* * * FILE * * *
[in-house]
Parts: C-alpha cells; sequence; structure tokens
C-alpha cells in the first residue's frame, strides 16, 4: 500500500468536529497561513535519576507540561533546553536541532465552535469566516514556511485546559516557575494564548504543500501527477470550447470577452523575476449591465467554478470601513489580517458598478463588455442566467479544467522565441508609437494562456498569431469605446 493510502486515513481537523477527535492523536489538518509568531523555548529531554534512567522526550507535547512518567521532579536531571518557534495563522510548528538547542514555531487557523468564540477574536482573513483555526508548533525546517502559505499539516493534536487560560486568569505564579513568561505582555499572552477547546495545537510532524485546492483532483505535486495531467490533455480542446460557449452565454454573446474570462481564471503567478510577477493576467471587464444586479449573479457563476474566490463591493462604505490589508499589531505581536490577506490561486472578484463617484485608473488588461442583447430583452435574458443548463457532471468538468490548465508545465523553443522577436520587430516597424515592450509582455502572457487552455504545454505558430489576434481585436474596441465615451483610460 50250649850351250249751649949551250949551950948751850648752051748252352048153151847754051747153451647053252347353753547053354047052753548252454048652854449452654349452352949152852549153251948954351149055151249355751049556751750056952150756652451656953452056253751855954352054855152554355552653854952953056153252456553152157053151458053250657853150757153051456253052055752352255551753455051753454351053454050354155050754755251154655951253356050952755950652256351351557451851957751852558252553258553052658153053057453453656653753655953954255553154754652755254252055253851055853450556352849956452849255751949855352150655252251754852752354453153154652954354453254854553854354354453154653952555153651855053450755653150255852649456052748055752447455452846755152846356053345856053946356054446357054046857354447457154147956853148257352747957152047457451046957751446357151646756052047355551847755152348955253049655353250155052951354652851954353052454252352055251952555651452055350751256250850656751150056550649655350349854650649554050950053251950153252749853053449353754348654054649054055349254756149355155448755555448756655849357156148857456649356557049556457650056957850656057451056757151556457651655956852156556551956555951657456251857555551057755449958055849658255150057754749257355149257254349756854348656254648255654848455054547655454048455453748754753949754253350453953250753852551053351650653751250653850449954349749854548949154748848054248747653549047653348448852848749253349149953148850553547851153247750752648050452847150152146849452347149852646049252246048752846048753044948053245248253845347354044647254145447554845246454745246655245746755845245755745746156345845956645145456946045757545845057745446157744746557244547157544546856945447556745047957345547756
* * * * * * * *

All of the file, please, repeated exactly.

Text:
[in-house]
Parts: C-alpha cells; sequence; structure tokens
C-alpha cells in the first residue's frame, strides 16, 4: 500500500468536529497561513535519576507540561533546553536541532465552535469566516514556511485546559516557575494564548504543500501527477470550447470577452523575476449591465467554478470601513489580517458598478463588455442566467479544467522565441508609437494562456498569431469605446 493510502486515513481537523477527535492523536489538518509568531523555548529531554534512567522526550507535547512518567521532579536531571518557534495563522510548528538547542514555531487557523468564540477574536482573513483555526508548533525546517502559505499539516493534536487560560486568569505564579513568561505582555499572552477547546495545537510532524485546492483532483505535486495531467490533455480542446460557449452565454454573446474570462481564471503567478510577477493576467471587464444586479449573479457563476474566490463591493462604505490589508499589531505581536490577506490561486472578484463617484485608473488588461442583447430583452435574458443548463457532471468538468490548465508545465523553443522577436520587430516597424515592450509582455502572457487552455504545454505558430489576434481585436474596441465615451483610460 50250649850351250249751649949551250949551950948751850648752051748252352048153151847754051747153451647053252347353753547053354047052753548252454048652854449452654349452352949152852549153251948954351149055151249355751049556751750056952150756652451656953452056253751855954352054855152554355552653854952953056153252456553152157053151458053250657853150757153051456253052055752352255551753455051753454351053454050354155050754755251154655951253356050952755950652256351351557451851957751852558252553258553052658153053057453453656653753655953954255553154754652755254252055253851055853450556352849956452849255751949855352150655252251754852752354453153154652954354453254854553854354354453154653952555153651855053450755653150255852649456052748055752447455452846755152846356053345856053946356054446357054046857354447457154147956853148257352747957152047457451046957751446357151646756052047355551847755152348955253049655353250155052951354652851954353052454252352055251952555651452055350751256250850656751150056550649655350349854650649554050950053251950153252749853053449353754348654054649054055349254756149355155448755555448756655849357156148857456649356557049556457650056957850656057451056757151556457651655956852156556551956555951657456251857555551057755449958055849658255150057754749257355149257254349756854348656254648255654848455054547655454048455453748754753949754253350453953250753852551053351650653751250653850449954349749854548949154748848054248747653549047653348448852848749253349149953148850553547851153247750752648050452847150152146849452347149852646049252246048752846048753044948053245248253845347354044647254145447554845246454745246655245746755845245755745746156345845956645145456946045757545845057745446157744746557244547157544546856945447556745047957345547756